Background: The Greek island of Crete is endemic for both visceral leishmaniasis (VL) and recently increasing cutaneous leishmaniasis (CL). This study summarizes published data on the sand fly fauna of Crete, the results of new sand fly samplings and the description of a new sand fly species.
Methods: All published and recent samplings were carried out using CDC light traps, sticky traps or mouth aspirators. The specific status of Phlebotomus (Adlerius) creticus n. sp., was assessed by morphological analysis, cytochrome b (cytb) sequencing and MALDI-TOF protein profiling.
Results: Published data revealed the presence of 10 Phlebotomus spp. and 2 Sergentomyia spp. During presented field work, 608 specimens of 8 species of Phlebotomus and one species of Sergentomyia were collected. Both published data and present samplings revealed that the two most common and abundant species were Phlebotomus neglectus, a proven vector of Leishmania infantum causing VL, and Ph. similis, a suspected vector of L. tropica causing CL. In addition, the field surveys revealed the presence of a new species, Ph. (Adlerius) creticus n. sp.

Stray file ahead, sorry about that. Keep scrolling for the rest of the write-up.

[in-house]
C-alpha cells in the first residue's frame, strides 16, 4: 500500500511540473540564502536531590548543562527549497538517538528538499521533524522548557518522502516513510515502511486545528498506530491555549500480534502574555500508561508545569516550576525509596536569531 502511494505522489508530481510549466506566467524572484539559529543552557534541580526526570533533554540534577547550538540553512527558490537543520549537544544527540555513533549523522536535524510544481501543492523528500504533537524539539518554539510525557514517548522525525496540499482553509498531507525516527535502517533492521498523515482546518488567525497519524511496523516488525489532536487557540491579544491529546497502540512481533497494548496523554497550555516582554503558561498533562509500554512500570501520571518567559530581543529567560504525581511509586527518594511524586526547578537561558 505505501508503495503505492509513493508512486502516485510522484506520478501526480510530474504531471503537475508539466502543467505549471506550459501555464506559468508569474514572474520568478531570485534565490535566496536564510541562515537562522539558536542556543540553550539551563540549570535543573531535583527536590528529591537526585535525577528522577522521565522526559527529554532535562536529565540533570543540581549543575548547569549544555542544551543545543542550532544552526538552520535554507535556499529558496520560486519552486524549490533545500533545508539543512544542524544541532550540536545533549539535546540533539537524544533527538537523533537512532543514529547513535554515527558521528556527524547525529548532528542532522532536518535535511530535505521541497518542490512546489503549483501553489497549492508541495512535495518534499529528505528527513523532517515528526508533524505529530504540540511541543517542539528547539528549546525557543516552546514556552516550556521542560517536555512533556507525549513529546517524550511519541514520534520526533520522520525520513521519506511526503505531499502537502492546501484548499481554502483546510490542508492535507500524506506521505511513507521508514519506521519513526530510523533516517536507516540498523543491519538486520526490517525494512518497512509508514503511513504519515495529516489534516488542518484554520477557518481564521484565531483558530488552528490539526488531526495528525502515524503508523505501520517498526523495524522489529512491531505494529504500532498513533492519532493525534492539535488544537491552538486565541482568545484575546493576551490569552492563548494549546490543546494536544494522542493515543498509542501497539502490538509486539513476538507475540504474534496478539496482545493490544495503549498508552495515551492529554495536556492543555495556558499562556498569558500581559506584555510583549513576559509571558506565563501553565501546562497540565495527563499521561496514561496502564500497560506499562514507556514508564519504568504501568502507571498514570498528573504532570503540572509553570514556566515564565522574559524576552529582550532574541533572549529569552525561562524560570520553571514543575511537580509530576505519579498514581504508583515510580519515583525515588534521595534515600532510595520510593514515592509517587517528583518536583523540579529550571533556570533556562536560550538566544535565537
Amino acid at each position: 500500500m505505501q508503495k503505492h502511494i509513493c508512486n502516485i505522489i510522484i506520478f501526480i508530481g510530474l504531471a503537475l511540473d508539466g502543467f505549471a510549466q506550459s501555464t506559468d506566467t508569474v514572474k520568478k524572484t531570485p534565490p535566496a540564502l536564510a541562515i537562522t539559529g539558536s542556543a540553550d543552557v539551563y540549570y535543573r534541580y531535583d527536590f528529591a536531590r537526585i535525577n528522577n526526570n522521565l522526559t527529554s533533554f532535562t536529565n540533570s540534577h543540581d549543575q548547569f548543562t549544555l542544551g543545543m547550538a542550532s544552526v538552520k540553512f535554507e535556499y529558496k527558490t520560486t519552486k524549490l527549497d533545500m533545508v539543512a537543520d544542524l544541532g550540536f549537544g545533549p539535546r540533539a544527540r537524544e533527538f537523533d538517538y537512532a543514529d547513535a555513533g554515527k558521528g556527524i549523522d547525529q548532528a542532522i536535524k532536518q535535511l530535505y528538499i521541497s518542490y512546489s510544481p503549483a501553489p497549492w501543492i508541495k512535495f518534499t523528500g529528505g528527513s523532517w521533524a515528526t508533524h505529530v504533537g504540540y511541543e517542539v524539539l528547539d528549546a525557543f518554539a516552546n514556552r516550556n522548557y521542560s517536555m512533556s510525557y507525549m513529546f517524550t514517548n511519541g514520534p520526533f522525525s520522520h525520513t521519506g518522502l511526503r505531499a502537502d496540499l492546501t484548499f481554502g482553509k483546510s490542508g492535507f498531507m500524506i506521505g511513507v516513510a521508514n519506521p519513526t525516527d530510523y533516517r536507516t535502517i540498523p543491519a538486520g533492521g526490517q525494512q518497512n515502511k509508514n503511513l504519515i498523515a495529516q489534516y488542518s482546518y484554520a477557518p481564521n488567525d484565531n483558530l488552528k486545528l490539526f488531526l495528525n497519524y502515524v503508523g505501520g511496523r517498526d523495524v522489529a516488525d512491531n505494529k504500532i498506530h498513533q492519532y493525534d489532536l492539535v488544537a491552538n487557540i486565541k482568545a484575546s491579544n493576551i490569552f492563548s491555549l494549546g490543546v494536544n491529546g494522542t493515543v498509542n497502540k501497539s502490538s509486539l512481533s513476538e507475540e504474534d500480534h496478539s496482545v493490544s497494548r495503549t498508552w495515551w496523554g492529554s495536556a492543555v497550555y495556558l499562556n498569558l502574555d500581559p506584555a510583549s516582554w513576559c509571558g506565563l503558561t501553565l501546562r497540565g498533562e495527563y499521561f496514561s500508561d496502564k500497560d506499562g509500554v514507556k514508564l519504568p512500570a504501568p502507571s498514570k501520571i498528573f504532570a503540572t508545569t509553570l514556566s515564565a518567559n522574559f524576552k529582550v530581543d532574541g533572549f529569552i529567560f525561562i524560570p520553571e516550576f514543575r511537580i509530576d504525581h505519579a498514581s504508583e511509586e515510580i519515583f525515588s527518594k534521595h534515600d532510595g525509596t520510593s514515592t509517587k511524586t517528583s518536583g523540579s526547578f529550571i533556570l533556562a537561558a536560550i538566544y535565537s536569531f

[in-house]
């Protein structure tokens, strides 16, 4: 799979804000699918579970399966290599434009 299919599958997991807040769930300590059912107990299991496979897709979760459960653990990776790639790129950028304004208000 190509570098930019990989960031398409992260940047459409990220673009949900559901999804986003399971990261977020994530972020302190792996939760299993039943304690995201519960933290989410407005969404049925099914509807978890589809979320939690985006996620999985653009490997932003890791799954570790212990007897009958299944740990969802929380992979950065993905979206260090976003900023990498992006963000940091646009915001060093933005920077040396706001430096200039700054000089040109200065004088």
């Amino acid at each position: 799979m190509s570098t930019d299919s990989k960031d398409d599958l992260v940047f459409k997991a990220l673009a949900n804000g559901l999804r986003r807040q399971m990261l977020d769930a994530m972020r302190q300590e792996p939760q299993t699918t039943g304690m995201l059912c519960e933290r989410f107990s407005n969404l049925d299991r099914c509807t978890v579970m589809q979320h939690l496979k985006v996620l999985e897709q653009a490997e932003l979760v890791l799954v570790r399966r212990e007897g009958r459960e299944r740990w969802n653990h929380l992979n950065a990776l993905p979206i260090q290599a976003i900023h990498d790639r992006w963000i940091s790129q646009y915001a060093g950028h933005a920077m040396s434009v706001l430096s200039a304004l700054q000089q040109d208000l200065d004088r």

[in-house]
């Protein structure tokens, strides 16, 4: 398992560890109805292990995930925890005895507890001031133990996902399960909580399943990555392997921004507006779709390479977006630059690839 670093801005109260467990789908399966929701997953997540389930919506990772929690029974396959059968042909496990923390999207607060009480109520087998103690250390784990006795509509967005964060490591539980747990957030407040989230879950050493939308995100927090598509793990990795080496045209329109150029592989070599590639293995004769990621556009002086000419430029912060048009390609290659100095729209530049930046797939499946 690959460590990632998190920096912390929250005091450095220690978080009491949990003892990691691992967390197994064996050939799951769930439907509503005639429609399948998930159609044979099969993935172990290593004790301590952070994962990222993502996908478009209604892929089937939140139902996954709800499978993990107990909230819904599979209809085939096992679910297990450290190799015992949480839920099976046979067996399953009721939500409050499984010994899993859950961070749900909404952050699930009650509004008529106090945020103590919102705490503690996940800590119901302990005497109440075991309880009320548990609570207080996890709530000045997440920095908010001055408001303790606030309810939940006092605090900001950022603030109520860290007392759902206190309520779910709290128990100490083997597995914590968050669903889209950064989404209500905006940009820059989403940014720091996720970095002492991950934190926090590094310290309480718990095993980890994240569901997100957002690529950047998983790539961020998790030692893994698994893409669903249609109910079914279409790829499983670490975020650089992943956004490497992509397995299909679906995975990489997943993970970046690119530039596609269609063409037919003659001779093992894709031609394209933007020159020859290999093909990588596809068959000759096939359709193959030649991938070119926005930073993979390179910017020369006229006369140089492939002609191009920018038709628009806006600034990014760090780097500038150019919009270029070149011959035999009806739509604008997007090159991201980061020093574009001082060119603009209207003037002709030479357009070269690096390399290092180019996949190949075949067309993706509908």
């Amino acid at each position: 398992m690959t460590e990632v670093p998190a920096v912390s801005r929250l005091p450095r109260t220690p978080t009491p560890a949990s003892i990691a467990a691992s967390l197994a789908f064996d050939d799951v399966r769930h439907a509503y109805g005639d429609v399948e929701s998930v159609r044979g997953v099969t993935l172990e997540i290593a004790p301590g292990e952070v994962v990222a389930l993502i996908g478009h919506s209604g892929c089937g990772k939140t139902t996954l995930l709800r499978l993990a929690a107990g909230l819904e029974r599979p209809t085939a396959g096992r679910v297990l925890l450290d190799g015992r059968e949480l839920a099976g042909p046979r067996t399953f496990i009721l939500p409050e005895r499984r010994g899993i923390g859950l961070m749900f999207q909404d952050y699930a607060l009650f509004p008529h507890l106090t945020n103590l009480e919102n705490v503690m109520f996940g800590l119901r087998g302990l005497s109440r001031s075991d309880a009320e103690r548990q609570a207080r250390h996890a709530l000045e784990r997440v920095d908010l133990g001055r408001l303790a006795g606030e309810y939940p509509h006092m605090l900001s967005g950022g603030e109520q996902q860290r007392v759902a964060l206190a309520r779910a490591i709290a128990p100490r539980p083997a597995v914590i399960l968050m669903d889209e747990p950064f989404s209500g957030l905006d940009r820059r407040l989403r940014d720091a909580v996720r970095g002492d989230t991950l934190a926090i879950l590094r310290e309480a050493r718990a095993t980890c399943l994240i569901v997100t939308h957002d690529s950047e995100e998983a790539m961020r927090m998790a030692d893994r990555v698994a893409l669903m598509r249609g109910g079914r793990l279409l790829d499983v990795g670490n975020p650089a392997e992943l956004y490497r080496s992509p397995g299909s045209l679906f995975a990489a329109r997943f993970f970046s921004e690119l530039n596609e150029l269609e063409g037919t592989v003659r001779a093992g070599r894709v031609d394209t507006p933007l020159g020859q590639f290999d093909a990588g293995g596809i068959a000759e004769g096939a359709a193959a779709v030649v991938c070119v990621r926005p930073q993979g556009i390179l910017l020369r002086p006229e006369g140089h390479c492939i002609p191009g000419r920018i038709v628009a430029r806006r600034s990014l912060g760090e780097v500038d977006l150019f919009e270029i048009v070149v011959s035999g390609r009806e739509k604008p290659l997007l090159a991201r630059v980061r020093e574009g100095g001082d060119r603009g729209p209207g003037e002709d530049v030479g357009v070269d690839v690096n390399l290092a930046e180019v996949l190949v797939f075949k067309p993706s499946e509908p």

Conclusions: The identification of the newly described species is based on both molecular and morphological criteria, showing distinct characters of the male genitalia that differentiate it from related species of the subgenus Adlerius as well as species-specific sequence of cytb and protein spectra generated by MALDI-TOF mass spectrometry.
Keywords: Crete; Greece; Phlebotominae; Phlebotomus (Adlerius) creticus n. sp.; Sand fly fauna.